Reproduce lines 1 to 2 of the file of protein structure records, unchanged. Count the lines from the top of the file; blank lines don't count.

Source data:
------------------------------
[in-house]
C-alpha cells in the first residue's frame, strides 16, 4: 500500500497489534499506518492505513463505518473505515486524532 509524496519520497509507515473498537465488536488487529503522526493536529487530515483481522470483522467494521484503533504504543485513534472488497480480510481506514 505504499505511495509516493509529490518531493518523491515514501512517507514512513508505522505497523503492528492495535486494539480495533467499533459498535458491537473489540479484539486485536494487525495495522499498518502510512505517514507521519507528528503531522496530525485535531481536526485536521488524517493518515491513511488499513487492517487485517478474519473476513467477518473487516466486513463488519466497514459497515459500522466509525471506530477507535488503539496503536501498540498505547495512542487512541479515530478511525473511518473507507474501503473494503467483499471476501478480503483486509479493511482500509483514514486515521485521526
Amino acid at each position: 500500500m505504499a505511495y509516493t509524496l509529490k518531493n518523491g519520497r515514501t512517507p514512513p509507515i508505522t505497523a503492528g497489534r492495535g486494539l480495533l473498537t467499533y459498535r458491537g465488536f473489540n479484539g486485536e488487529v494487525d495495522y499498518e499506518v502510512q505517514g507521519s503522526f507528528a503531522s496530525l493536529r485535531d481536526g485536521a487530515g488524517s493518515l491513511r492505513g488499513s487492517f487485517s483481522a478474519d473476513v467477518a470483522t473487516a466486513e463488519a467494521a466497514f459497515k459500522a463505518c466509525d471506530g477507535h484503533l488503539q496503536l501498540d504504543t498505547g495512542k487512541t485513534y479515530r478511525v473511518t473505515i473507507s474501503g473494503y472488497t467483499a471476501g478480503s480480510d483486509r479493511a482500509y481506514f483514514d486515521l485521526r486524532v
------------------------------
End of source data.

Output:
[in-house]
C-alpha cells in the first residue's frame, strides 16, 4: 500500500497489534499506518492505513463505518473505515486524532 509524496519520497509507515473498537465488536488487529503522526493536529487530515483481522470483522467494521484503533504504543485513534472488497480480510481506514 505504499505511495509516493509529490518531493518523491515514501512517507514512513508505522505497523503492528492495535486494539480495533467499533459498535458491537473489540479484539486485536494487525495495522499498518502510512505517514507521519507528528503531522496530525485535531481536526485536521488524517493518515491513511488499513487492517487485517478474519473476513467477518473487516466486513463488519466497514459497515459500522466509525471506530477507535488503539496503536501498540498505547495512542487512541479515530478511525473511518473507507474501503473494503467483499471476501478480503483486509479493511482500509483514514486515521485521526